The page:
Egyptian banks recorded a jump in net foreign assets during the first quarter of this year.
According to data issued by the Central Bank of Egypt (CBE), foreign assets in the country’s banks rose 8 percent to $23.54 billion by the end of March, compared to $21.73 billion in December 2020. Foreign assets refer to the value of overseas assets owned by a nation, minus the value of its domestic assets that are owned by foreigners, adjusted for changes in valuation and exchange rates. According to the CBE, during the first quarter of 2021 foreign commitments by Egyptian banks increased by about $1.907 billion to a record $19.885 billion, compared to $17.977 billion in December 2020. Egypt’s gross domestic product (GDP) growth will begin to rebound from 2022 on its foreign reserve buffers and debt market access, ratings agency S&P Global said, as it affirmed the country’s credit rating at B/B with a stable outlook.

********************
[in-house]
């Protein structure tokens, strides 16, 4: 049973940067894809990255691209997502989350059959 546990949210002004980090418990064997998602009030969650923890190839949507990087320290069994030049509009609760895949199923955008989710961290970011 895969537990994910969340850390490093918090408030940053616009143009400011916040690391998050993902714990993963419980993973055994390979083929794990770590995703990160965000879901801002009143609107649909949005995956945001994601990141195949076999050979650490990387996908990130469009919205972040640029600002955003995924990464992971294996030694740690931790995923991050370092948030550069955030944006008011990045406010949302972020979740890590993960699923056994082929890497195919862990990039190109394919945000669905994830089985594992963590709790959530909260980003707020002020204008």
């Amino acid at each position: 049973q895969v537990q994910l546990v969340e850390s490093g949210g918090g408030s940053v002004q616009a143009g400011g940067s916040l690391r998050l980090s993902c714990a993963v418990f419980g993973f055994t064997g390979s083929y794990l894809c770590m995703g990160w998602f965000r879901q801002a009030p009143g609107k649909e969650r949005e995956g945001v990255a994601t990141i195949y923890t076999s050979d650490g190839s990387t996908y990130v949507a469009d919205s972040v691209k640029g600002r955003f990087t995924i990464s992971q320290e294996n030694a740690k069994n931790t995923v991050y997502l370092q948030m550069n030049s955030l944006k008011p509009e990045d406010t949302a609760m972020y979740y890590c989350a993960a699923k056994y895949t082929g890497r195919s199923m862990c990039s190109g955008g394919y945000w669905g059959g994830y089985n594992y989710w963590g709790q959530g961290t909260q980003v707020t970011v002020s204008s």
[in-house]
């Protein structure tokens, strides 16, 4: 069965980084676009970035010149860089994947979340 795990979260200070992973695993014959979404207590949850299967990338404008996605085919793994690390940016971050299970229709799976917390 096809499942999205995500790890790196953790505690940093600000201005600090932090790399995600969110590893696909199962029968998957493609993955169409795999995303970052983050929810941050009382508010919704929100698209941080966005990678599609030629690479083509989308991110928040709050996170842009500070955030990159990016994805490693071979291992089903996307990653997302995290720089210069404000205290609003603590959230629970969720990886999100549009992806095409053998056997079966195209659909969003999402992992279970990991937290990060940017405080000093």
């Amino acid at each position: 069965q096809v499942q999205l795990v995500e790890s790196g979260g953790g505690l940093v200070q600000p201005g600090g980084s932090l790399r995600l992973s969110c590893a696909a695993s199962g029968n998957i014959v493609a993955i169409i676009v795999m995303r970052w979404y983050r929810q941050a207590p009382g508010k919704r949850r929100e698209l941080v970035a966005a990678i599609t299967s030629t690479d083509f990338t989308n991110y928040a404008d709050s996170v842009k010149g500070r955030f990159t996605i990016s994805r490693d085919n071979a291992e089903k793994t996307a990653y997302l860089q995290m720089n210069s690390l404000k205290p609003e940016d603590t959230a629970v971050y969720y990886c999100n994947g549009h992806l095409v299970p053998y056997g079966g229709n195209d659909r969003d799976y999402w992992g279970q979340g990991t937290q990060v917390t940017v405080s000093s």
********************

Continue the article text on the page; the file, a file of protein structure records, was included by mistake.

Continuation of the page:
Real GDP growth will average 5.3 percent between 2022 and 2024, S&P forecasts, due to higher public and private investment. That compares to an expected 2.5 percent growth in 2021.
Still, S&P’s rating is constrained by Egypt’s wide fiscal deficit, large public debt and low income levels.